Think of instrumental concept albums and you might find yourself gazing wistfully back to the 70s heyday of symphonic rock. Taking their cues from orchestral programme music, Camel’s The Snow Goose and Bo Hansson’s Lord Of The Rings and Watership Down were all ‘inspired by’ literary fiction. With The Six Wives Of Henry VIII, Rick Wakeman took history as the inspiration for his sonic portraits. The Enid turned to the tarot for In The Region Of The Summer Stars. Now, Geordie lads Kylver are following in their footsteps.
Kylver have drafted stories to accompany their first two self-released albums, 2015’s The Mountain Ghost and 2016’s The Island, texts chiseled into instrumental Hammond-infused heavy prog. Guitarist Jonny Scott shines some light on their approach.
“The idea to add the story to the music was to give the listener something a little more than an album with just a list of songtitles,” he explains. “We found with The Mountain Ghost that people really attached to it and created their own story in their heads to go with the loose narrative that we had given.”
Kylver take their name from a runestone that was inscribed around 400AD in Sweden. “We all have an interest in folklore and history,” Scott points out. “The original idea for The Mountain Ghost came from this little wooden head that I picked up in a mountain village called Zermatt in Switzerland. When you walk around the village you see these wooden carved heads on the front of houses and you think, ‘What is that for?’ A lot of the shops sell them and I found out that they’re to keep away evil spirits called ‘mountain ghosts’.”
For latest album The Island the quartet have imagined their own fictional folklore, inspired by mythology. “The Great Storm Of 1703 was the first track we wrote”, says Scott. “We were talking outside the local bar across from the practice room about what it made us think of. Me and Barry [Mitcheson, drummer] said it made us feel like we were on a ship in a storm, an old galleon-type sailing ship. It started to develop from there. We knew it was going to be a ship looking for an island so that tied in with Hy-Brasil, that mythical island off the coast of Ireland.”
The shipwrecked protagonist of The Island encounters monoliths and a portal commanded by mysterious figures dubbed as ‘The Great Race’. It’s a world that conjures up tales from the Cthulhu mythos of horror author HP Lovecraft.
“Dagon is one my favourites,” the guitarist enthuses, citing Lovecraft’s 1917 short story. “Lovecraft’s writing has few actual descriptions of the aliens or beast or whatever. It’s never physically described to the point where you have a clear picture of it in your head.” Perceptively Scott adds, “It’s a similar thing to giving someone listening to the album the ability to conjure whatever they want in their own heads.”
Kylver’s music has coalesced in a very natural way via a pooling of disparate influences. “We’ve all known each other for a long time”, says Jonny. “Myself, Neil [Elliott, organ] and Jim [Bowmaker, bass] have been in various bands over the years. We’ve played so many completely different genres and we just work well together. It’s all very organic. There was no intention of ‘I want to sound like this’. Primarily we’re doing this for ourselves so we’ll just do what sounds right.”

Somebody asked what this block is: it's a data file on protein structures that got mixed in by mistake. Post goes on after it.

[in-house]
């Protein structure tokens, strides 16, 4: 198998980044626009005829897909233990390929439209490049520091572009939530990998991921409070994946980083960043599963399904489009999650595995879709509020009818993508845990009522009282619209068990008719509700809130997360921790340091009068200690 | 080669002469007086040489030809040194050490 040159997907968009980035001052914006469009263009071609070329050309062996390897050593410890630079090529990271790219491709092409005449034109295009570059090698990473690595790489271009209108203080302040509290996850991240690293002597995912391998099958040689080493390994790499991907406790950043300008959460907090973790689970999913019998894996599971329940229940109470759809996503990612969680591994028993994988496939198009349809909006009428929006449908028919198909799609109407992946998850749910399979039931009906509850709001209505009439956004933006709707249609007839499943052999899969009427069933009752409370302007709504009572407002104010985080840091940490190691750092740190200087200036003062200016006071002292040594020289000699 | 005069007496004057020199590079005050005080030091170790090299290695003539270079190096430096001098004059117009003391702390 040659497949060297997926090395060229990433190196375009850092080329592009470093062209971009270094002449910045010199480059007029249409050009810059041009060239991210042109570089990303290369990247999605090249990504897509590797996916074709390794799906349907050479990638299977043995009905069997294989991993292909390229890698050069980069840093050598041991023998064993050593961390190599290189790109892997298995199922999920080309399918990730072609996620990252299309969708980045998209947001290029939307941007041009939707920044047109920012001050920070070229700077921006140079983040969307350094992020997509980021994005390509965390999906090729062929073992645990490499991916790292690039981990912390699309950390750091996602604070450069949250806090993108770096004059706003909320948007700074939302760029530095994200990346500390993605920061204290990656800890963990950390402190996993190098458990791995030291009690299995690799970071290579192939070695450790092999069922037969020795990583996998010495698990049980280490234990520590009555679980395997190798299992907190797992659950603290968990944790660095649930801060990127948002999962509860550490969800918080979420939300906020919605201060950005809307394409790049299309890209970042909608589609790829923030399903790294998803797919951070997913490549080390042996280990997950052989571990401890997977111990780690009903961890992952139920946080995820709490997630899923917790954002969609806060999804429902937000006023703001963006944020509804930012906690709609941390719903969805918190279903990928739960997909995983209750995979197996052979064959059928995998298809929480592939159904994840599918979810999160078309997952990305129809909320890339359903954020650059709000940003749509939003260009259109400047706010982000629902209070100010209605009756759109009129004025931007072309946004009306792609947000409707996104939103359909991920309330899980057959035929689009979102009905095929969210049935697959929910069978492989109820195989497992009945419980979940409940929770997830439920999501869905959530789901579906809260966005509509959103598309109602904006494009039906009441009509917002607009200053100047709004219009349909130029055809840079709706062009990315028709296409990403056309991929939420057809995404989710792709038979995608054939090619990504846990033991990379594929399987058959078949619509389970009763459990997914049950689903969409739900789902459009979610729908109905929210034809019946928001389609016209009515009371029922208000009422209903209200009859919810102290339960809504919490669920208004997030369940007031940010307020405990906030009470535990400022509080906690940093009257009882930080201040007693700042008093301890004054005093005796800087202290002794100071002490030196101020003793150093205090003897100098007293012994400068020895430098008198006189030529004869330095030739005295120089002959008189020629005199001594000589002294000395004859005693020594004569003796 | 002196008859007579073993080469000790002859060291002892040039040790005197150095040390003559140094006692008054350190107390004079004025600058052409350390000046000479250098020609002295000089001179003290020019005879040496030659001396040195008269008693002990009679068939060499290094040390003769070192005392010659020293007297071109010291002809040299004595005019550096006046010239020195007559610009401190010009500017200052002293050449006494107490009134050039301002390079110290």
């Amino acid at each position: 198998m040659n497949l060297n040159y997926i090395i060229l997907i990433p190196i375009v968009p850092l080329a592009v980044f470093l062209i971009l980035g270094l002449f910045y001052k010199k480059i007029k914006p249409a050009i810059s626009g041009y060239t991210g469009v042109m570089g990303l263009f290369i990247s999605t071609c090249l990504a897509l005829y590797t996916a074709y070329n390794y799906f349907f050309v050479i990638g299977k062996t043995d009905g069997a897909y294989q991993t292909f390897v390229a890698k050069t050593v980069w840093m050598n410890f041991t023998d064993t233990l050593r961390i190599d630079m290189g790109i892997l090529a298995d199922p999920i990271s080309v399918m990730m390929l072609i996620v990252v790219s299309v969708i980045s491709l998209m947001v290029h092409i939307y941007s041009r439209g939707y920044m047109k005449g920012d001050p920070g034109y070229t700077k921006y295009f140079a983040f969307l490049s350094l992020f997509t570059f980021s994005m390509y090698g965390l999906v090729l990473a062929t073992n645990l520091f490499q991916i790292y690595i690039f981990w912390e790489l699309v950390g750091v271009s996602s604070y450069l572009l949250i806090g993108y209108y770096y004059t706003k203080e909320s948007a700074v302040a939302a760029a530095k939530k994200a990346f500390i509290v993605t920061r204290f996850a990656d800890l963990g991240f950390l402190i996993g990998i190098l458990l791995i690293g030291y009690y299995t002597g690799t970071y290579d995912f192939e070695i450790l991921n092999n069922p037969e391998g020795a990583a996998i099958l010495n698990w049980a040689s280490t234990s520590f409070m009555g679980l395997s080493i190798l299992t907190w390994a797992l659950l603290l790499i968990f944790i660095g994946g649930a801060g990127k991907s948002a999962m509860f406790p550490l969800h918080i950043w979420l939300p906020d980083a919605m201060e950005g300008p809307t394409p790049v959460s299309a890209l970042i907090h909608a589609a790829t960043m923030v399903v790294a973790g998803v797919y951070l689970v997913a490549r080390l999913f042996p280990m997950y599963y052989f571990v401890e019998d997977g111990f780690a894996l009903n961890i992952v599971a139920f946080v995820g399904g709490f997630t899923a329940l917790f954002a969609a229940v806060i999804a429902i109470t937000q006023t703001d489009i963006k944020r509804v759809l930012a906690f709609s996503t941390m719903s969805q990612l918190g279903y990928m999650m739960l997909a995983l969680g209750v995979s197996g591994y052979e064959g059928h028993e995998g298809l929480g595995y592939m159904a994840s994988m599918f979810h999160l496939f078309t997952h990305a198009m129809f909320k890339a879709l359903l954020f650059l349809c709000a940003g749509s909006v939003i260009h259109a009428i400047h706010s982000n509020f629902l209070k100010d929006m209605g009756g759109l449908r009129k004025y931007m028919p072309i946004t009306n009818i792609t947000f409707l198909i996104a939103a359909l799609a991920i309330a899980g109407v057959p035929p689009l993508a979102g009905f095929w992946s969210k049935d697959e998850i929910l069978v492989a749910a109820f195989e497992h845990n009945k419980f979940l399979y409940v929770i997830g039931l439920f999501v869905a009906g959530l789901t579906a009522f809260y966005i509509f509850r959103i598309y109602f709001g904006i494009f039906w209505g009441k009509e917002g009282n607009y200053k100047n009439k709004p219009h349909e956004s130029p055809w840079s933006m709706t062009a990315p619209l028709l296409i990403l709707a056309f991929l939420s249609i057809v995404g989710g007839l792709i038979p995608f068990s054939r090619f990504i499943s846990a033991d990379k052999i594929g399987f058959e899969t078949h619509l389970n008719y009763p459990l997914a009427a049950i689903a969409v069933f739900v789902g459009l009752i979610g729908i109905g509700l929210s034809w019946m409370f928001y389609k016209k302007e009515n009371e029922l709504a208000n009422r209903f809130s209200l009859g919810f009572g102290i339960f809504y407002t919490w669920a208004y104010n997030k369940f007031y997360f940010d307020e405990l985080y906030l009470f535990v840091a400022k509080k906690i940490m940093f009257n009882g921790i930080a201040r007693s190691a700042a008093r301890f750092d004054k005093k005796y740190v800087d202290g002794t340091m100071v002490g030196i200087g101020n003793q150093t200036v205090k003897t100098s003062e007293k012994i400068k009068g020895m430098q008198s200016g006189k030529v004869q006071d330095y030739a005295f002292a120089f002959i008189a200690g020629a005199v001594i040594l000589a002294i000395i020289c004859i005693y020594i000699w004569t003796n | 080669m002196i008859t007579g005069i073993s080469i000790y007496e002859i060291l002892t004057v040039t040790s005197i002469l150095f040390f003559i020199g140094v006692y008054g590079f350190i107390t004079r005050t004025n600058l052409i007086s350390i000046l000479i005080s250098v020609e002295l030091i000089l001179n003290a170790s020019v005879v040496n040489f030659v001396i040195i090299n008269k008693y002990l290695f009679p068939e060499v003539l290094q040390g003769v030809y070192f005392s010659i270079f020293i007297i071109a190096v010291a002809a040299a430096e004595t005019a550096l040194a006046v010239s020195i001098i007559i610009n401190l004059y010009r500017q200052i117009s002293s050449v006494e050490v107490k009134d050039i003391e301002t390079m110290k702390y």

A key element to that sound is the prominent use of Hammond organ. “Neil is an organ player, he’s not a keyboard player who plays organ,” Jonny clarifies emphatically. “He’s a classically trained organist. He plays all the basslines with his feet. It’s an amazing thing to see.”
Classical organ training rubbing shoulders with sludge is one aspect of the progressive outlook of the band. “Myself and Jim really like Mastodon. Melvins. The new Neurosis and Red Fang albums are great. It’s a mix but then we throw in the obsession of buying new toys which helps to create a new sound. We use a theremin live and on The Island. Neil just messaged one day and said, ‘I’ve bought a theremin.’ We were like, ‘What?!’ It’s good fun. Stick in a delay pedal and it’s all kinds of fun all day long,” he laughs, before musing forlornly, “Taurus pedals are on the list but they don’t come cheap.”
There must be challenges to translating this exotic cocktail to the stage, not only from a sonic perspective but physically there are also some logistics to consider.
“We have more happening on The Island than people have hands to actually be able to do,” he laments. “We had to backtrack, splitting parts up between us and seeing what we can leave out. It’s two different experiences. Yes live in 1974 is so much heavier and has more energy and more aggression. I love them for that. When you put a live version on it’s for a different reason than why you put the album on. It’s a lot more charged. A lot of people said we sound totally different live which is what we wanted.”
In 2016, the band were nominated for a Prog Award.
“Getting nominated for the Limelight Award was a massive shock,” Jonny confesses. “When we looked at the other people who were nominated the vast majority were huge compared to us. We’ve just started piecing together riffs for some new material. We need to see where that takes us.”
So conceptual instrumental prog is alive and well and spreading its lore from the north-east. Perhaps people are beginning to embrace this lost art.
“We had one bad review online because we didn’t have vocals so we laughed that off and said we wouldn’t be a very good instrumental band if we had vocals!”
You can’t fault the logic.
The Island is out now. See www.kylvermusic.com for more information.